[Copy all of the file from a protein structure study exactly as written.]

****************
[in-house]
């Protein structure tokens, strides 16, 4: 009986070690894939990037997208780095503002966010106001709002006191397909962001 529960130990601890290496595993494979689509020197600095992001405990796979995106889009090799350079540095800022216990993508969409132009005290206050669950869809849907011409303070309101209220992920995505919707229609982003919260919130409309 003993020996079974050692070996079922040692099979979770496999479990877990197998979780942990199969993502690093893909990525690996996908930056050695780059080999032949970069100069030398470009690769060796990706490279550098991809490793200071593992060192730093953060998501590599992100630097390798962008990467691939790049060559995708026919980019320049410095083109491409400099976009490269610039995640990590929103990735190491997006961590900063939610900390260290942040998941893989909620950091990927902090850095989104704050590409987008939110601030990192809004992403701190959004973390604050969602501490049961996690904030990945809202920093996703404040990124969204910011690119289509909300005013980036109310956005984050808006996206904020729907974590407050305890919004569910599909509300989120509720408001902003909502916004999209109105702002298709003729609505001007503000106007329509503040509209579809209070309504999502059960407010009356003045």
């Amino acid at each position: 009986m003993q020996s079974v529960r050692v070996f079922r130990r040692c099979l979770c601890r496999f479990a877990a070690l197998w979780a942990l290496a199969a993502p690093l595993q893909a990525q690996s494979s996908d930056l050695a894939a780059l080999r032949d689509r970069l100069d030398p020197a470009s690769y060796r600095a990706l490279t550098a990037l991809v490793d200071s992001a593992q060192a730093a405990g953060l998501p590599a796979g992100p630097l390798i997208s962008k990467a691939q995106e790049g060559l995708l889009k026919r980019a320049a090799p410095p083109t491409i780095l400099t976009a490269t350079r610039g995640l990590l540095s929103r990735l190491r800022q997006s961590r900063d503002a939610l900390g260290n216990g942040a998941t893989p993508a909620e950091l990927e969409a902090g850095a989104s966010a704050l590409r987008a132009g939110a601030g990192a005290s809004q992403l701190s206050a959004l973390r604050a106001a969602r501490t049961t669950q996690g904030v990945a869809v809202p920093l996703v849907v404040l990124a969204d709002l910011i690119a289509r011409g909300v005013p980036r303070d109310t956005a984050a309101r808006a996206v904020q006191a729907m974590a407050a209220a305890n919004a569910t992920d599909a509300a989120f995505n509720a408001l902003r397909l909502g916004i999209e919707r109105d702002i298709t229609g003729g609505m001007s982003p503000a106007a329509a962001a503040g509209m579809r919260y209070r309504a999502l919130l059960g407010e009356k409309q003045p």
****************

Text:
[in-house]
């Protein structure tokens, strides 16, 4: 009986070690894939990037997208780095503002966010106001709002006191397909962001 529960130990601890290496595993494979689509020197600095992001405990796979995106889009090799350079540095800022216990993508969409132009005290206050669950869809849907011409303070309101209220992920995505919707229609982003919260919130409309 003993020996079974050692070996079922040692099979979770496999479990877990197998979780942990199969993502690093893909990525690996996908930056050695780059080999032949970069100069030398470009690769060796990706490279550098991809490793200071593992060192730093953060998501590599992100630097390798962008990467691939790049060559995708026919980019320049410095083109491409400099976009490269610039995640990590929103990735190491997006961590900063939610900390260290942040998941893989909620950091990927902090850095989104704050590409987008939110601030990192809004992403701190959004973390604050969602501490049961996690904030990945809202920093996703404040990124969204910011690119289509909300005013980036109310956005984050808006996206904020729907974590407050305890919004569910599909509300989120509720408001902003909502916004999209109105702002298709003729609505001007503000106007329509503040509209579809209070309504999502059960407010009356003045």
């Amino acid at each position: 009986m003993q020996s079974v529960r050692v070996f079922r130990r040692c099979l979770c601890r496999f479990a877990a070690l197998w979780a942990l290496a199969a993502p690093l595993q893909a990525q690996s494979s996908d930056l050695a894939a780059l080999r032949d689509r970069l100069d030398p020197a470009s690769y060796r600095a990706l490279t550098a990037l991809v490793d200071s992001a593992q060192a730093a405990g953060l998501p590599a796979g992100p630097l390798i997208s962008k990467a691939q995106e790049g060559l995708l889009k026919r980019a320049a090799p410095p083109t491409i780095l400099t976009a490269t350079r610039g995640l990590l540095s929103r990735l190491r800022q997006s961590r900063d503002a939610l900390g260290n216990g942040a998941t893989p993508a909620e950091l990927e969409a902090g850095a989104s966010a704050l590409r987008a132009g939110a601030g990192a005290s809004q992403l701190s206050a959004l973390r604050a106001a969602r501490t049961t669950q996690g904030v990945a869809v809202p920093l996703v849907v404040l990124a969204d709002l910011i690119a289509r011409g909300v005013p980036r303070d109310t956005a984050a309101r808006a996206v904020q006191a729907m974590a407050a209220a305890n919004a569910t992920d599909a509300a989120f995505n509720a408001l902003r397909l909502g916004i999209e919707r109105d702002i298709t229609g003729g609505m001007s982003p503000a106007a329509a962001a503040g509209m579809r919260y209070r309504a999502l919130l059960g407010e009356k409309q003045p």